Olympics Swimming 2012 Day 8: Phelps Signs off in Style; Team USA Relay Class

Rob GillCorrespondent IAugust 4, 2012

LONDON, ENGLAND - AUGUST 04:  Gold medallists (L-R) Brendan Hansen, Matthew Grevers, Michael Phelps and Nathan Adrian of the United States pose following the medal ceremony for the Men's 4x100m Meldey Relay Final on Day 8 of the London 2012 Olympic Games at the Aquatics Centre on August 4, 2012 in London, England.  (Photo by Jeff Gross/Getty Images)
Jeff Gross/Getty Images

And so the greatest Olympian of all time has exited the greatest stage.

There were mixed emotions when we saw Phelps slip out of the pool for the last time, after completing the storming penultimate leg of the 4x100 meter medley relay.Joy, that his career would be crowned with another gold medal. Sadness, that we will be deprived of watching this magnificent athlete plying his trade.  

How fitting it was to see Nathan Adrian touching home to hand team USA and Phelps a gold medal, drawing this dramatic, historical swim meet to a close. Sometimes we suspend our critical faculties and just become fans with typewriters—with Phelps it is justified.

The final two events of the London 2012 Olympics swim meet, showcased America at its dominant best. This swim meet delivered 30 medals for Team USA, including 16 gold. 

Just before Phelps’s farewell, we had the peerless US women’s medley relay team blitz the opposition and smash the world record. It was a team bristling with talent, laden down with gold in their specialist individual events.

The 17-year-old Missy Franklin led team USA out on the first backstroke leg. This wonderful young woman weighted down with expectations of being compared to the incomparable, has worn her burden lightly throughout the meet. One can only hope her performances have brought a smile to the people of Aurora, Colorado. A smiling, effervescent presence on the blocks, in the water she destroys her opponents.

In tonight’s relay, she handed breast stroke specialist Rebecca Soni a comfortable lead at the change over. Soni stretched it and then Dana Vollmer ended the relay as a contest on her butterfly leg.

Now only two questions remained, as the rest disappeared in Vollmer’s slipstream: what teams would get the minor medals and would team USA break the world record? Allison Schmitt dove in on the final freestyle leg with a massive lead and sure enough was able to deliver the world record.

Schmitt touched home in a time of 3:52:05 ahead of a distant second Australia (3:54.02) and bronze medallist Japan (3:55:73).

Amateur schoolgirl Missy Franklin leaves London with four gold medals.

A few minutes later, there was the fission of excitement in the Aquatic Centre as the great one emerged from the locker room to take his final bow.

Every neutral in the arena was willing Phelps to end his career on a high—just as they were last night in the 100 meter butterfly when he turned in seventh position.

Matt Grevers led the US team out on the backstroke leg before handing over to Brendan Hansen on the breast stroke leg. Japan and the US were a distance ahead of the rest. Australia was struggling.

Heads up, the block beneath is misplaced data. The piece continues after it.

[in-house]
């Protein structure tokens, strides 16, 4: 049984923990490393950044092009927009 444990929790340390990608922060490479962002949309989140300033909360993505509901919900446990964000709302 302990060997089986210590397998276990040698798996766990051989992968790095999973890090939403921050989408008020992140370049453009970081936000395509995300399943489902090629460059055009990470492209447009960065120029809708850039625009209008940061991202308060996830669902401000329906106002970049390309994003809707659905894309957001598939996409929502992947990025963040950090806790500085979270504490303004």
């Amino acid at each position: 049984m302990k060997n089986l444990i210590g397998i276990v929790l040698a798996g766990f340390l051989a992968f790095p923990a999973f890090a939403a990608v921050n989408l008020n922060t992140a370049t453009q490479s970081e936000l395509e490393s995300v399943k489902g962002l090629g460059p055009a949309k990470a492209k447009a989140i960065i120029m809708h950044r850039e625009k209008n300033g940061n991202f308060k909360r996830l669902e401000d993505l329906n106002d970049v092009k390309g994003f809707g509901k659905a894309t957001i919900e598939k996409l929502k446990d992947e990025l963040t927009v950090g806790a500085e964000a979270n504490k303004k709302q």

The Japanese team were swimming very strongly and Kosuke Kitajima took the lead for Japan. Phelps hit the water for his last competitive swim with 0.21 deficit to make up. In the first 50 meters, for a fleeting moment, we feared Phelps might be tiring as the gap to Takeshi Matsuda increased to 0.26.

However in his second lap, in a demonstration of classic butterfly swimming Phelps overhauled Matsuda. He handed 100 meter freestyle gold medallist Nathan Adrian a 0.26 advantage at the change over.  


Phelps slipped out of the pool. his job done, a sparkling career over, a legacy of unprecedented greatness left behind.

Adrian took off, stretching the lead all the time while Japan and Australia fought over silver. Adrian touched home in a time of 3:29:35, just outside the world record.  Team USA had won their 16th gold of the meet.

Phelps had won his 18th gold medal (twice as many as the next most highly decorated Olympian) and 22nd in total.

He had finished the meet as the most successful male swimmer once again and the first individual man to win gold in three consecutive games. That he still has critics is astounding. That he answered them in emphatic style is a valedictory statement of the best kind. There is a sub-editor in New York feeling as sheepish as the sub-editor who wrote "Dewey Defeats Truman."

Phelps entered the meet not at his dominant best of four years ago. In Beijing, he was imperious. There was inevitability about his victories.

Four years ago, it was just Phelps against the clock in many of his races. This time it was different. Phelps was vulnerable. This vulnerability has only resulted in growing his legend, as he bounced back from the setbacks in the 400-meter IM, 200-meter butterfly and 4x100 meter freestyle relay. Twice he vanquished his conquerors in those individual events at the shorter distances, as did Team USA in the 200-meter freestyle relay.  

He got better as the meet progressed. The old Phelps re-emerged. A lesser athlete might have had doubts about coming back to swimming after his fourth place, might have crumbled under the pressure of chasing history and securing a legacy. Then again, a lesser athlete wouldn’t have won 22 medals.